Arya's In-Flight Asian Film Festival


You Are My Sunshine (2005)
Director: Park Jin-pyo
South Korea

Maybe it's a cultural thing (as I have been told in the past by friends living in Korea), or maybe I just tend to gravitate to movies like these, but there are a lot of Korean romantic comedies that shift their lighthearted tone abruptly midway, unsuspectingly turning into gritty tragedies. You Are My Sunshine is one of them—beginning as a diabetically sweet story of a simple farmer boy falling in love with and relentlessly courting a sexy coffee bar hostess (with a more lurid past). Because of how slowly the relationship develops, you'd think that their marriage would be the endgame for this story.

Far from it. About halfway into the movie (spoilers, I guess, even though this is on the official synopsis), her past comes back to haunt her and she returns to being a prostitute. When it comes out that she has AIDS, the cops arrest her and refuse to believe that she was unaware of her spreading the disease. Meanwhile, farmboy is still so in love that he refuses to abandon her, which angers his family for shaming their name. Lots and lots of crying in the second half, as it takes the shape of an entirely different movie altogether, which, again, I'm told is quite normal for Korean rom-coms. The transition doesn't feel jarring, which is good; the shift in tone feels like a plot development rather than a "gotcha," which would have been tacky given the subject matter.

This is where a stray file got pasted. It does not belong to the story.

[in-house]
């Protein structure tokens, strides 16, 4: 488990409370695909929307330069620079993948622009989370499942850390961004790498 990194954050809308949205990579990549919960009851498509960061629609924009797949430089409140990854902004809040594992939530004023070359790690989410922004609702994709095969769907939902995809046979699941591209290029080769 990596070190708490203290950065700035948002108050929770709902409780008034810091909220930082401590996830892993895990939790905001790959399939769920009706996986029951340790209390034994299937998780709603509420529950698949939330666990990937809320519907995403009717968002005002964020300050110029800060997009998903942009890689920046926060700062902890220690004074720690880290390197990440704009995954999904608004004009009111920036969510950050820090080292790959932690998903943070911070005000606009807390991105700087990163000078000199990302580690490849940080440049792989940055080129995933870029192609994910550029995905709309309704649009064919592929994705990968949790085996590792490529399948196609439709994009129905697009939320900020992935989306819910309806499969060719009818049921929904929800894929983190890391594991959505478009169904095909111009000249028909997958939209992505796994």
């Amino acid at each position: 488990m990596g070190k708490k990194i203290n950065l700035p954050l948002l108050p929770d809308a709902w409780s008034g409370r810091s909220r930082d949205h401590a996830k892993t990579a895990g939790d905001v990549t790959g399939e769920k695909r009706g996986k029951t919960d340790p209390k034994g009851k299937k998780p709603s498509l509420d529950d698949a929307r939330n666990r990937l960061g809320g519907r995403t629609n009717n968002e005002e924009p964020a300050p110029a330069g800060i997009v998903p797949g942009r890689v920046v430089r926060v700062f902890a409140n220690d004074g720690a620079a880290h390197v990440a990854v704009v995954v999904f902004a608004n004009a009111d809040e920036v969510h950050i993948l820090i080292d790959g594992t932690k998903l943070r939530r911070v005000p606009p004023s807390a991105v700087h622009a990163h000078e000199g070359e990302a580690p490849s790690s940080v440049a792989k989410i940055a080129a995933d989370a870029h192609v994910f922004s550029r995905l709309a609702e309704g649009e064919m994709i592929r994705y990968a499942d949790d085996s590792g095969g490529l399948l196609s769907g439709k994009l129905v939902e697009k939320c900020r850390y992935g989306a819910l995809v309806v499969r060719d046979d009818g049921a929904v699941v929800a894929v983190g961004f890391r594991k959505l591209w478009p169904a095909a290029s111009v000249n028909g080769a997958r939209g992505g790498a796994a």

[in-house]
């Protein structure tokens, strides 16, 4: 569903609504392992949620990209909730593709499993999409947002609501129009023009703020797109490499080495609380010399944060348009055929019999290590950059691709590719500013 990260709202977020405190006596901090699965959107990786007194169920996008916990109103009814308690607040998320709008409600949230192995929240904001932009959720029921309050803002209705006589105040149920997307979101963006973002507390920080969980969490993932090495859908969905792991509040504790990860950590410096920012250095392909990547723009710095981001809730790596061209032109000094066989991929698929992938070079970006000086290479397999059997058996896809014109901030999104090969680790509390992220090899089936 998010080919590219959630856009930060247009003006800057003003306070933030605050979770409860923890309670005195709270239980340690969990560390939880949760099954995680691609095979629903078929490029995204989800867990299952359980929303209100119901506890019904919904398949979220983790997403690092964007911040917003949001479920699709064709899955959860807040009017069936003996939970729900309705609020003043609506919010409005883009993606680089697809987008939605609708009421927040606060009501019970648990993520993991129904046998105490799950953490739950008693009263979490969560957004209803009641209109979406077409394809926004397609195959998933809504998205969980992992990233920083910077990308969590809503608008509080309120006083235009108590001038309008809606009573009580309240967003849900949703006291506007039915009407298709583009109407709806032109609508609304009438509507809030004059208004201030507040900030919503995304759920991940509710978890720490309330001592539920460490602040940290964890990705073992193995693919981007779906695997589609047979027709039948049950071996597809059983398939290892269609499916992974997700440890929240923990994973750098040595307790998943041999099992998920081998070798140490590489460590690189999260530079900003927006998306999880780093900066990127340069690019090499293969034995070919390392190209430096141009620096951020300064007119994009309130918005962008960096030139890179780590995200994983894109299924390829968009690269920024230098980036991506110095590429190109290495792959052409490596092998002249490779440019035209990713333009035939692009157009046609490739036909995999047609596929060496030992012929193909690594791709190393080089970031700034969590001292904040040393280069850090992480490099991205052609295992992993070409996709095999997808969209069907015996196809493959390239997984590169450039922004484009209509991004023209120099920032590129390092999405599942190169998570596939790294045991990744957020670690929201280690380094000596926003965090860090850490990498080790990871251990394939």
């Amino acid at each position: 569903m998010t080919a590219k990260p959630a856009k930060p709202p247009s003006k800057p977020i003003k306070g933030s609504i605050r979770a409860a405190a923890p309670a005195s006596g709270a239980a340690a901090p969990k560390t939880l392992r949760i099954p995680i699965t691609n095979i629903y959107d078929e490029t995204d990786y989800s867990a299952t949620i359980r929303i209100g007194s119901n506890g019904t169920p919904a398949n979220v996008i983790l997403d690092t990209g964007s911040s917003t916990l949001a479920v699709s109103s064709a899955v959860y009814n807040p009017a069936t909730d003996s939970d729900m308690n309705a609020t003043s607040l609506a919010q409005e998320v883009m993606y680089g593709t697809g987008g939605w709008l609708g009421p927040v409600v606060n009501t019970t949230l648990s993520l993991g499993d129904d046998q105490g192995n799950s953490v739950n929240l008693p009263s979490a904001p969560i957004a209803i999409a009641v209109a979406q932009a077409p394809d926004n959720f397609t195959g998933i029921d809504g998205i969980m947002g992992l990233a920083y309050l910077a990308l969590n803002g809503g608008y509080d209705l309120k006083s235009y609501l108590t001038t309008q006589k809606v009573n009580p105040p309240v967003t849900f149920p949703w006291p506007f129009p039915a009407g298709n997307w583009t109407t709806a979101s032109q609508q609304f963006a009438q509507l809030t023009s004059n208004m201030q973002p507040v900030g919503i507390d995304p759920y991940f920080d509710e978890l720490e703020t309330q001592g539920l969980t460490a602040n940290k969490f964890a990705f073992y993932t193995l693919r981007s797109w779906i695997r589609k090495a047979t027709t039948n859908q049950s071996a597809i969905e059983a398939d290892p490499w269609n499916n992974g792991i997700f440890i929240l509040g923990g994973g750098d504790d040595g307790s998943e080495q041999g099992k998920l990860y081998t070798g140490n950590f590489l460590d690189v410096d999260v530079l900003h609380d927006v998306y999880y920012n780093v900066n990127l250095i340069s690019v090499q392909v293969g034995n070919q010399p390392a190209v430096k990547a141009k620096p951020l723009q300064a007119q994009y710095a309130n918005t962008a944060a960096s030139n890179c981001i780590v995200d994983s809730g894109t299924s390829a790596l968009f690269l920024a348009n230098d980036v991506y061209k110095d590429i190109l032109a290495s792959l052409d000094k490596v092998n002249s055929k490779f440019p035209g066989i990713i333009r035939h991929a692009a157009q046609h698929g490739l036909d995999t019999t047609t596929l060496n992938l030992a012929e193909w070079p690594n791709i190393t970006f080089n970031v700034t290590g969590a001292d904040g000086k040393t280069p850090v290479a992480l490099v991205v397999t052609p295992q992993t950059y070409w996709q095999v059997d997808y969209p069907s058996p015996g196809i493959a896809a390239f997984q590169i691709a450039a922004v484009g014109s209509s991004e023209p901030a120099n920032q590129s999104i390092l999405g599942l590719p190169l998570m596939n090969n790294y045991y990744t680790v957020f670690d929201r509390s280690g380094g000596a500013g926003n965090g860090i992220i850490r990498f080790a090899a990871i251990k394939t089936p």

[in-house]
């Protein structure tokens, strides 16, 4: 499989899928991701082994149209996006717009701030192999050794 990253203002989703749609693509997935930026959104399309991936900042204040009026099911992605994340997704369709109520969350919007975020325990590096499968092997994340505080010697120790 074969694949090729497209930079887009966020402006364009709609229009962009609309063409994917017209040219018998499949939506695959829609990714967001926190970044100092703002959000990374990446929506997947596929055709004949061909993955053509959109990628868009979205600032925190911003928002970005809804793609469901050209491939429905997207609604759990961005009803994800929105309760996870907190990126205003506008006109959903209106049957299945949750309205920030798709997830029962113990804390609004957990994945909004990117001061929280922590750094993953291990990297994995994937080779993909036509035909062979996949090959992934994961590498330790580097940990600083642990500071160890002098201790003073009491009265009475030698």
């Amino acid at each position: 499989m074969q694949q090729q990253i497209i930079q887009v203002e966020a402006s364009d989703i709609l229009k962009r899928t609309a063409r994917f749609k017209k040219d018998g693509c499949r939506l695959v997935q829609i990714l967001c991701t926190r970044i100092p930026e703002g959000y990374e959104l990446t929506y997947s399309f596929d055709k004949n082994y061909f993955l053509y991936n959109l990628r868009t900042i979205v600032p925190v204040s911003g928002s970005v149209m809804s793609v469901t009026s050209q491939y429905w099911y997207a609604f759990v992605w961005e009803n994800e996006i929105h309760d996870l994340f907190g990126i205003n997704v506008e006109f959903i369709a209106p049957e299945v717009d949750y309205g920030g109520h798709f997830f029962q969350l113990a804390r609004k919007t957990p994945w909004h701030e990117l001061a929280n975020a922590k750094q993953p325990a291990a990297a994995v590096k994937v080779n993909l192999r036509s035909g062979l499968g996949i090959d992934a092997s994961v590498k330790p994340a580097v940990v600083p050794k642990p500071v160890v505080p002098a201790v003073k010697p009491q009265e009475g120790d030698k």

It's a highly melodramatic tearjerker, there's no way around that, but it's a well-meaning highly melodramatic tearjerker that's absorbingly well-acted by the two leads, even if the spirited bawling and swelling music bar the emotional content from coming across as genuine.

US release probably never at this point, unless Park Jin-pyo manages himself an international hit someday.

Arya Ponto • Contributor

As former Editor of JPP, Arya likes to entertain peeps with his thoughts on pop culture, when he's not busy watching Battle Royale for the 200th time. He lives in Brooklyn with a comic book collection that's always the most daunting thing to move with, and writes for


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